To mark the 22nd anniversary of ‘World Press Freedom Day’, South African minister of communications, Faith Muthambi stated: “Media freedom is my right…media freedom is your right…media freedom is for all of us, therefore, all of us have a responsibility to defend media freedom and editorial independence from any form of compulsion, be it political, economic or commercial.” (http://mybroadband.co.za/news/government/163759-media-freedom-not-declining-in-south-africa-communications-minister.html).
On the 3rd May, we celebrated what’s known as “World Press Freedom Day”. The Declaration of Windhoek is a document compiled by newspaper journalists to promote an “independent and pluralistic African Press” towards the view that press freedom is crucial to democracy whilst remaining a definitive human right (http://allafrica.com/stories/201605031182.html).
The word ‘freedom’ implies the ability to do as one wants. However, this would essentially lead to a lawless society filled with chaos on all levels. In essence, freedom of speech doesn’t need to be banned or restricted in the official sense of both words, but those in power who want ultimate control, can and will easily render a country governed by laws, lawless. This control fosters a fear for the media. As you read this opinion, bear in mind that the ‘freedom’ mentioned has its definitive limitations, it comes in varying degrees particularly from a human construct perspective, and what those with the power to control ultimately do with it.
Taking a look at some stats briefly, according to the Press Freedom Index published by Reporters Without Boarders, the global indicator of this freedom has dropped by a significant 3.71% (https://en.wikipedia.org/wiki/Press_Freedom_Index), with Eritrea ranked as the worst in the world. Interestingly, this country’s constitution pledges freedom of speech and of the press (https://freedomhouse.org/report/freedom-press/2015/eritrea), but this is not applied in daily practice and in fact, the complete opposite is true. Furthermore, according to Elana Beiser (editorial director of the Committee to Protect Journalists), Eritrea continues to be the worst jailer of journalists in sub-Saharan Africa and the foulest abuser of due process (https://cpj.org/reports/2015/12/china-egypt-imprison-record-numbers-of-journalists-jail.php). Eritrea (and others) are basically an embodiment of how you can have laws in a society but that they are simply a means of control. In territories such as this, the law only matters if it serves those in power and when it doesn’t then it’s simply disregarded (http://sultanknish.blogspot.co.za/2012/06/lawless-society.html).
The United Nations’ 1948 ‘Universal Declaration of Human Rights’ goes on to state that "Everyone has the right to freedom of opinion and expression; this right includes freedom to hold opinions without interference, and impart information and ideas through any media regardless of frontiers" (https://en.wikipedia.org/wiki/Freedom_of_the_press).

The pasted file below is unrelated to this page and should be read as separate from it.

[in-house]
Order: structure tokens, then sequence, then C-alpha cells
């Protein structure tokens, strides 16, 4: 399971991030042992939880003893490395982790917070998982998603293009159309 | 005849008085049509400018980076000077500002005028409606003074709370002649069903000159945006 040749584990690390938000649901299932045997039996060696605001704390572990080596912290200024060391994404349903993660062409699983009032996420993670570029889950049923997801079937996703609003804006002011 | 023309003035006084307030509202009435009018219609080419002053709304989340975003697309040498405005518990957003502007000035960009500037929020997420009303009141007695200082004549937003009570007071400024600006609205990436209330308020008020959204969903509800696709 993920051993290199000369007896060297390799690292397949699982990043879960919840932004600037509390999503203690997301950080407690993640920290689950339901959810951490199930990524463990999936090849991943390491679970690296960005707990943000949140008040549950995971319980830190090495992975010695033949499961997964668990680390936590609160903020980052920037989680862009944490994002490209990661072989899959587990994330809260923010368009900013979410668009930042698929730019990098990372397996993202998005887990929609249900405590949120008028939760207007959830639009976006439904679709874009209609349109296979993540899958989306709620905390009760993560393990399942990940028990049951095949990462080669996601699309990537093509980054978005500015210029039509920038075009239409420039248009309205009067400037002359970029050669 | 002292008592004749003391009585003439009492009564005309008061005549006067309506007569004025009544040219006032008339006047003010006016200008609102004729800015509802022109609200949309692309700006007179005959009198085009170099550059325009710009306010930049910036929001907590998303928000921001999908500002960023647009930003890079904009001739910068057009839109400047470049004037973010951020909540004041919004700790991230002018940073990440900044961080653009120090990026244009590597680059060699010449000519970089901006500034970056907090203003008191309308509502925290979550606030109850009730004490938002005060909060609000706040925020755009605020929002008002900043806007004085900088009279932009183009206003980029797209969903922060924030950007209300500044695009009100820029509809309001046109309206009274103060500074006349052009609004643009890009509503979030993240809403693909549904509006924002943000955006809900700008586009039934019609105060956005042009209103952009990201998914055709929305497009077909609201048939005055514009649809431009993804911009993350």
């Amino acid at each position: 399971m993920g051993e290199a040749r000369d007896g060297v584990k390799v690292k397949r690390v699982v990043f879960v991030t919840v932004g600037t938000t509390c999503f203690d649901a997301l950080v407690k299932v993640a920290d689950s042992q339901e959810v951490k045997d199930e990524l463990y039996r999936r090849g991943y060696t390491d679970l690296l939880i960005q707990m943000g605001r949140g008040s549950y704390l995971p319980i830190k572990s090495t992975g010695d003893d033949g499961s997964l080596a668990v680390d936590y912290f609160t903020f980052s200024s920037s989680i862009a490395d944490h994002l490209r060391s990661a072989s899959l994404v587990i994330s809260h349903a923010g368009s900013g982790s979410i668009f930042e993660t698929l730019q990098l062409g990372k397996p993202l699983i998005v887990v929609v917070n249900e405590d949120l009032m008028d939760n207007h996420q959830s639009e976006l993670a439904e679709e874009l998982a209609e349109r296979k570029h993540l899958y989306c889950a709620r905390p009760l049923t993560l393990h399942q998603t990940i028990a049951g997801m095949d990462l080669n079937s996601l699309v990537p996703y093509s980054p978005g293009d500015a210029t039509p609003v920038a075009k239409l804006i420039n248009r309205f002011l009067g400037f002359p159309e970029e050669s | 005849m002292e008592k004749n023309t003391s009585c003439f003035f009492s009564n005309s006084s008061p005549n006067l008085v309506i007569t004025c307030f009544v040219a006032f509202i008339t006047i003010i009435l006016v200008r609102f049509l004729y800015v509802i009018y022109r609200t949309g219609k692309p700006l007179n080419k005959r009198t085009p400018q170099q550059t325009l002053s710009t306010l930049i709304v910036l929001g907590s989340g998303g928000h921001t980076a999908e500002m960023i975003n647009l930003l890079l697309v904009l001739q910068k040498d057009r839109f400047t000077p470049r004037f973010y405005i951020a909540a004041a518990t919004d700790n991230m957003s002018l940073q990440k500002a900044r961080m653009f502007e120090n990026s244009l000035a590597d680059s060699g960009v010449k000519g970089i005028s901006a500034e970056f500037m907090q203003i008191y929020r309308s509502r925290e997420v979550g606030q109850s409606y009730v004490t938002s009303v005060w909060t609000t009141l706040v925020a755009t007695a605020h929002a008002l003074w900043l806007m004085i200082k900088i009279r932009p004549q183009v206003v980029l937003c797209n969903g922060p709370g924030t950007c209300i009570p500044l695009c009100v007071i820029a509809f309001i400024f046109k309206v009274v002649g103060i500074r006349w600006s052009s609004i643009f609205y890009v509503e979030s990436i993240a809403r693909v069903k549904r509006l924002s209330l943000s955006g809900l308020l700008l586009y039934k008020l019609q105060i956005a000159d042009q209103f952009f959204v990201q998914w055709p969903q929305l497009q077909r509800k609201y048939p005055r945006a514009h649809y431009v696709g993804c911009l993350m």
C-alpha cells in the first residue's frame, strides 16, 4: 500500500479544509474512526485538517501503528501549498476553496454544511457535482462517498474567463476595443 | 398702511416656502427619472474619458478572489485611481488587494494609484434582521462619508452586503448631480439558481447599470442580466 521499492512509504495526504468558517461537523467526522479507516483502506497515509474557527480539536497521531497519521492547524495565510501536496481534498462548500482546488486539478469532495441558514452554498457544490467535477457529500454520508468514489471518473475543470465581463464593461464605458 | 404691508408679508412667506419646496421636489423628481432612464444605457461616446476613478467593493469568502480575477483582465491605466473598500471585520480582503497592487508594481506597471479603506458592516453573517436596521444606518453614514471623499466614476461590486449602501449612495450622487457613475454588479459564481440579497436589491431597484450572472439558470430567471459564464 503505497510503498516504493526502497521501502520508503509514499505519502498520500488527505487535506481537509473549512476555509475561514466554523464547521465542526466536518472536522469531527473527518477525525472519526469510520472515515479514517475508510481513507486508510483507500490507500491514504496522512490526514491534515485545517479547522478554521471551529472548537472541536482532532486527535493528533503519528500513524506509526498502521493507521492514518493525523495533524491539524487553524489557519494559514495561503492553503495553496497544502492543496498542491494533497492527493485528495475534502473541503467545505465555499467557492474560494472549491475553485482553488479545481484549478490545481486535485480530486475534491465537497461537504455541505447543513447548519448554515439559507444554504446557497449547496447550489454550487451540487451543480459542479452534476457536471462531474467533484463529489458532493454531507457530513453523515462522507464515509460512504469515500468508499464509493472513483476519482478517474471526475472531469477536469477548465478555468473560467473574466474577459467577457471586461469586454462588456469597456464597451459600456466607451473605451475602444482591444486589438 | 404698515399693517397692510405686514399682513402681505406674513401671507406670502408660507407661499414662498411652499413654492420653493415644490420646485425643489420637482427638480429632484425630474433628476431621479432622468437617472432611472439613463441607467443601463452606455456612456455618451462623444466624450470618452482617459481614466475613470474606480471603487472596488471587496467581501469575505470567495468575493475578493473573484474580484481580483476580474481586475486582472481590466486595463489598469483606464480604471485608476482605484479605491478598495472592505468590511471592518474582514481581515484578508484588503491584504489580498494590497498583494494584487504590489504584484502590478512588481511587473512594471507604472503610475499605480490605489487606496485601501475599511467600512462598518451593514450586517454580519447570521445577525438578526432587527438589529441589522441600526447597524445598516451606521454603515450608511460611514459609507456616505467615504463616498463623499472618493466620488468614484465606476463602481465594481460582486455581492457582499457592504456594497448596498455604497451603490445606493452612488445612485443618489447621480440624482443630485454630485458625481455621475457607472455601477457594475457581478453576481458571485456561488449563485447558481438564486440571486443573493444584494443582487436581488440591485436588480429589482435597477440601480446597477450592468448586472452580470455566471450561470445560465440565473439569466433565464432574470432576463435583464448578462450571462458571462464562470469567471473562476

The fact remains that there is still a profoundly troublesome deterioration in the respect for media freedom and what it REALLY means to have this freedom. According to Reporters Without Boarders, the global indicator of this freedom has gone from 3719 points 3857 points over the last year. This is a massive 3.71% deterioration, and looking at the decline since 2013, they report a massive 13.6% corrosion of media freedom! (https://rsf.org/en/deep-and-disturbing-decline-media-freedom).
In the constantly evolving media landscape, it is becoming incredibly important to value and uphold what is truly known as press freedom, and to understand what this genuinely means, alongside the power it yields. With the power to connect and divide, I am lucky to be able to say that as a media monitor, I get to watch this changing dynamic on a daily basis. Working in this industry, it is increasingly evident to me how companies shy away from transparency more and more. In his book “Trust me, I’m lying”, Ryan Holiday explains that today sites and blogs are removing one’s ability to monitor what is being said by removing RSS functionality, this allows for effortless deception and the almost complete obliteration of transparency.
I guess you could say that by default, as a media monitor, the level of my media consumption is almost amplified in a way. Each and every day I see the media manipulating and being manipulated. Obsession with power and ideology stemming from societal teachings and human ego are some of the very constructs that threaten independence and suffocate our right to be free thinking individuals, and hence our ability to have informed opinions. A pertinent quote from Lysander Spooner drives the thought home and tends to make one question the media more critically – “Those who are capable of tyranny are capable of perjury to sustain it.”
Freedom is not absolute, but is freedom an existential truth?